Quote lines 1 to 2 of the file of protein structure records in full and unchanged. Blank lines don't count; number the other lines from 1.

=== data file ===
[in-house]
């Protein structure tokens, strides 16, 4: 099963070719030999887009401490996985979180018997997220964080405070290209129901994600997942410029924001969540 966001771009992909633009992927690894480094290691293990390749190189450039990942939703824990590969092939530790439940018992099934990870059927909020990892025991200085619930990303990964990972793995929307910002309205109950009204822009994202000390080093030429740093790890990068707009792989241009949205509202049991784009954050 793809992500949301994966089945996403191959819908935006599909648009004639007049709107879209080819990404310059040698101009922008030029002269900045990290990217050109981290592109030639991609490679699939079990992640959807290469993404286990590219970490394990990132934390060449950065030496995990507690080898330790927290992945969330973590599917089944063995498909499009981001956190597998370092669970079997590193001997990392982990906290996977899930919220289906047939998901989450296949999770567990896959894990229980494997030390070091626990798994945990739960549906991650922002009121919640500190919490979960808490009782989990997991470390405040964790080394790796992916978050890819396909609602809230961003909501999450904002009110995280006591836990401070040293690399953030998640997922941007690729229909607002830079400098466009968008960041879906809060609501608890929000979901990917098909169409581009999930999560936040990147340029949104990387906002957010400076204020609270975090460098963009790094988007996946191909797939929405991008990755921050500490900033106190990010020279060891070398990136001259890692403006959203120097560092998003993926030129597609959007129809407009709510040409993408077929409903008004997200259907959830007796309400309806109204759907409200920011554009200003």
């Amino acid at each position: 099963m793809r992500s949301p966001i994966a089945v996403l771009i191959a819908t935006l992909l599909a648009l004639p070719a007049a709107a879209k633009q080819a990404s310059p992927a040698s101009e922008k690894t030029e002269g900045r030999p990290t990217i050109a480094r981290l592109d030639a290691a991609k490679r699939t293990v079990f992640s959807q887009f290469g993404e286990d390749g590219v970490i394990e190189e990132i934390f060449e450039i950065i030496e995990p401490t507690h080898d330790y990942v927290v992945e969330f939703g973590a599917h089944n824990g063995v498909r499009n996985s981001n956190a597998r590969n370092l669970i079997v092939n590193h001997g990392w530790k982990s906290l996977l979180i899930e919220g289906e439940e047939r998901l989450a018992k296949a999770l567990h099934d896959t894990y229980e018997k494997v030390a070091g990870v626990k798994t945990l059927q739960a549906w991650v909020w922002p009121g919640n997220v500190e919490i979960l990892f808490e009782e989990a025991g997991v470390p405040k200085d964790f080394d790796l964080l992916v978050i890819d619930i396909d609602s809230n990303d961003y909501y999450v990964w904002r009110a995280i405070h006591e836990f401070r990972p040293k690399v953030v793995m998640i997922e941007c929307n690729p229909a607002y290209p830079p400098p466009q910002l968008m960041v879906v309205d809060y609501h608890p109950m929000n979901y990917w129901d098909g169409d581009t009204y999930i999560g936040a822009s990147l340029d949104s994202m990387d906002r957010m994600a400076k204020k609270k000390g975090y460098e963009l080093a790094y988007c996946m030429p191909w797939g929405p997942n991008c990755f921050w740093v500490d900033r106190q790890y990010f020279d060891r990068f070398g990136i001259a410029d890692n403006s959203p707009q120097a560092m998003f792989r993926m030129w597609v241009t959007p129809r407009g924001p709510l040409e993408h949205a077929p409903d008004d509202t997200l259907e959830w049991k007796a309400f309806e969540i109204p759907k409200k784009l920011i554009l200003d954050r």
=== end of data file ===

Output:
[in-house]
């Protein structure tokens, strides 16, 4: 099963070719030999887009401490996985979180018997997220964080405070290209129901994600997942410029924001969540 966001771009992909633009992927690894480094290691293990390749190189450039990942939703824990590969092939530790439940018992099934990870059927909020990892025991200085619930990303990964990972793995929307910002309205109950009204822009994202000390080093030429740093790890990068707009792989241009949205509202049991784009954050 793809992500949301994966089945996403191959819908935006599909648009004639007049709107879209080819990404310059040698101009922008030029002269900045990290990217050109981290592109030639991609490679699939079990992640959807290469993404286990590219970490394990990132934390060449950065030496995990507690080898330790927290992945969330973590599917089944063995498909499009981001956190597998370092669970079997590193001997990392982990906290996977899930919220289906047939998901989450296949999770567990896959894990229980494997030390070091626990798994945990739960549906991650922002009121919640500190919490979960808490009782989990997991470390405040964790080394790796992916978050890819396909609602809230961003909501999450904002009110995280006591836990401070040293690399953030998640997922941007690729229909607002830079400098466009968008960041879906809060609501608890929000979901990917098909169409581009999930999560936040990147340029949104990387906002957010400076204020609270975090460098963009790094988007996946191909797939929405991008990755921050500490900033106190990010020279060891070398990136001259890692403006959203120097560092998003993926030129597609959007129809407009709510040409993408077929409903008004997200259907959830007796309400309806109204759907409200920011554009200003």